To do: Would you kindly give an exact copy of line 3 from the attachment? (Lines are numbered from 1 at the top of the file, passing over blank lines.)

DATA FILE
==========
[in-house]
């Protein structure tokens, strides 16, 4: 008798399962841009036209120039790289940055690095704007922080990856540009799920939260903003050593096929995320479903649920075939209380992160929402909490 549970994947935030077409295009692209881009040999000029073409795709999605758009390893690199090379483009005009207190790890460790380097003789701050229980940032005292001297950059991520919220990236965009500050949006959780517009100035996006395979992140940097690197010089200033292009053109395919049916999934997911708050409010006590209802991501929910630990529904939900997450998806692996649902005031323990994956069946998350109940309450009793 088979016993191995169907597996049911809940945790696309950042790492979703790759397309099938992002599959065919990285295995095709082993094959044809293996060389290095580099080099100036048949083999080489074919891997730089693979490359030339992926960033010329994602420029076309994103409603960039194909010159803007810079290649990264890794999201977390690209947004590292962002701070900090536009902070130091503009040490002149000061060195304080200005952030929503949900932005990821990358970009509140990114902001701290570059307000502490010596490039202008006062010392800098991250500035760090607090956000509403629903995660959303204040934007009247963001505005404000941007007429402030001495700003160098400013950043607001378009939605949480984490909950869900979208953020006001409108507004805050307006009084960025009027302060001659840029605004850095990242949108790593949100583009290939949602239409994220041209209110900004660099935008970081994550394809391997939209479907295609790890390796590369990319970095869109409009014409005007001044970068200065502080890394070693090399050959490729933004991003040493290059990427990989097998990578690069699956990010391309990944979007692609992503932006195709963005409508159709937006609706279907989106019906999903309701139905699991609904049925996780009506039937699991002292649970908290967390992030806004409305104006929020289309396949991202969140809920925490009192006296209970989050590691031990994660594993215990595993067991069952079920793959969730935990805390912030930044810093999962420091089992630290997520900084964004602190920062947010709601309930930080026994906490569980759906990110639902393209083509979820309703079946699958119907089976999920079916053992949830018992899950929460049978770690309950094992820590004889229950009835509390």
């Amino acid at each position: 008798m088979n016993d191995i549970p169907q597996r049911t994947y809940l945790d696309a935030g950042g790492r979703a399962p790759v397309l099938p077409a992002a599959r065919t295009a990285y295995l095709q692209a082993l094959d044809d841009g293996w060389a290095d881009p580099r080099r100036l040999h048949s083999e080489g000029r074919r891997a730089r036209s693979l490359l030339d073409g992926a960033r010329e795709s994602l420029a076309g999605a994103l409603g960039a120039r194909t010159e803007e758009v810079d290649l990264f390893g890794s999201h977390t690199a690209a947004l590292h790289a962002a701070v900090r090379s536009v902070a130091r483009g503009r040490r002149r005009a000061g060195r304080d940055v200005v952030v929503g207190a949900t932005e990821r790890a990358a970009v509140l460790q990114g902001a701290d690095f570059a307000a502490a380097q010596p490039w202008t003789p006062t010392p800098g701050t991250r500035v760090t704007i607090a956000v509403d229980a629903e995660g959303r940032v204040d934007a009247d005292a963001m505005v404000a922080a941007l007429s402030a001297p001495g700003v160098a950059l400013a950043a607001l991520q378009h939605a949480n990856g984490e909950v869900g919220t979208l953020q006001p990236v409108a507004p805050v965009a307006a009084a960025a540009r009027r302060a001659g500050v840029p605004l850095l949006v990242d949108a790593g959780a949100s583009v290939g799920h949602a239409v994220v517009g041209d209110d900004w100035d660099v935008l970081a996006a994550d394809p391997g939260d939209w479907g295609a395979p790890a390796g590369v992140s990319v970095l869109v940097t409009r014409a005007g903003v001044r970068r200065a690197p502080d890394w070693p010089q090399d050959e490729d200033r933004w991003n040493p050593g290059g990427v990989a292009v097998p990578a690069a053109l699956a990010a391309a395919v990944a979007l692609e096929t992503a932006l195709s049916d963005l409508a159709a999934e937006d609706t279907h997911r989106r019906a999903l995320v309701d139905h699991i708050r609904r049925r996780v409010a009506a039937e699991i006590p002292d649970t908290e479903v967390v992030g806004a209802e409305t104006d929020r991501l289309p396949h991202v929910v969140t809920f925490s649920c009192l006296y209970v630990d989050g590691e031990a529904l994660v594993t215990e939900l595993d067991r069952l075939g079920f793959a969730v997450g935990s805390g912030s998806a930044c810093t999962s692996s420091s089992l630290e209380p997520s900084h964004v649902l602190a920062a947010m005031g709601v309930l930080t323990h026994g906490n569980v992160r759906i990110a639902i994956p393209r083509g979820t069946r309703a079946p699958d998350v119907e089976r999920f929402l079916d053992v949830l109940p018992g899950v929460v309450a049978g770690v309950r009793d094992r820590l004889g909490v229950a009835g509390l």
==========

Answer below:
């Amino acid at each position: 008798m088979n016993d191995i549970p169907q597996r049911t994947y809940l945790d696309a935030g950042g790492r979703a399962p790759v397309l099938p077409a992002a599959r065919t295009a990285y295995l095709q692209a082993l094959d044809d841009g293996w060389a290095d881009p580099r080099r100036l040999h048949s083999e080489g000029r074919r891997a730089r036209s693979l490359l030339d073409g992926a960033r010329e795709s994602l420029a076309g999605a994103l409603g960039a120039r194909t010159e803007e758009v810079d290649l990264f390893g890794s999201h977390t690199a690209a947004l590292h790289a962002a701070v900090r090379s536009v902070a130091r483009g503009r040490r002149r005009a000061g060195r304080d940055v200005v952030v929503g207190a949900t932005e990821r790890a990358a970009v509140l460790q990114g902001a701290d690095f570059a307000a502490a380097q010596p490039w202008t003789p006062t010392p800098g701050t991250r500035v760090t704007i607090a956000v509403d229980a629903e995660g959303r940032v204040d934007a009247d005292a963001m505005v404000a922080a941007l007429s402030a001297p001495g700003v160098a950059l400013a950043a607001l991520q378009h939605a949480n990856g984490e909950v869900g919220t979208l953020q006001p990236v409108a507004p805050v965009a307006a009084a960025a540009r009027r302060a001659g500050v840029p605004l850095l949006v990242d949108a790593g959780a949100s583009v290939g799920h949602a239409v994220v517009g041209d209110d900004w100035d660099v935008l970081a996006a994550d394809p391997g939260d939209w479907g295609a395979p790890a390796g590369v992140s990319v970095l869109v940097t409009r014409a005007g903003v001044r970068r200065a690197p502080d890394w070693p010089q090399d050959e490729d200033r933004w991003n040493p050593g290059g990427v990989a292009v097998p990578a690069a053109l699956a990010a391309a395919v990944a979007l692609e096929t992503a932006l195709s049916d963005l409508a159709a999934e937006d609706t279907h997911r989106r019906a999903l995320v309701d139905h699991i708050r609904r049925r996780v409010a009506a039937e699991i006590p002292d649970t908290e479903v967390v992030g806004a209802e409305t104006d929020r991501l289309p396949h991202v929910v969140t809920f925490s649920c009192l006296y209970v630990d989050g590691e031990a529904l994660v594993t215990e939900l595993d067991r069952l075939g079920f793959a969730v997450g935990s805390g912030s998806a930044c810093t999962s692996s420091s089992l630290e209380p997520s900084h964004v649902l602190a920062a947010m005031g709601v309930l930080t323990h026994g906490n569980v992160r759906i990110a639902i994956p393209r083509g979820t069946r309703a079946p699958d998350v119907e089976r999920f929402l079916d053992v949830l109940p018992g899950v929460v309450a049978g770690v309950r009793d094992r820590l004889g909490v229950a009835g509390l």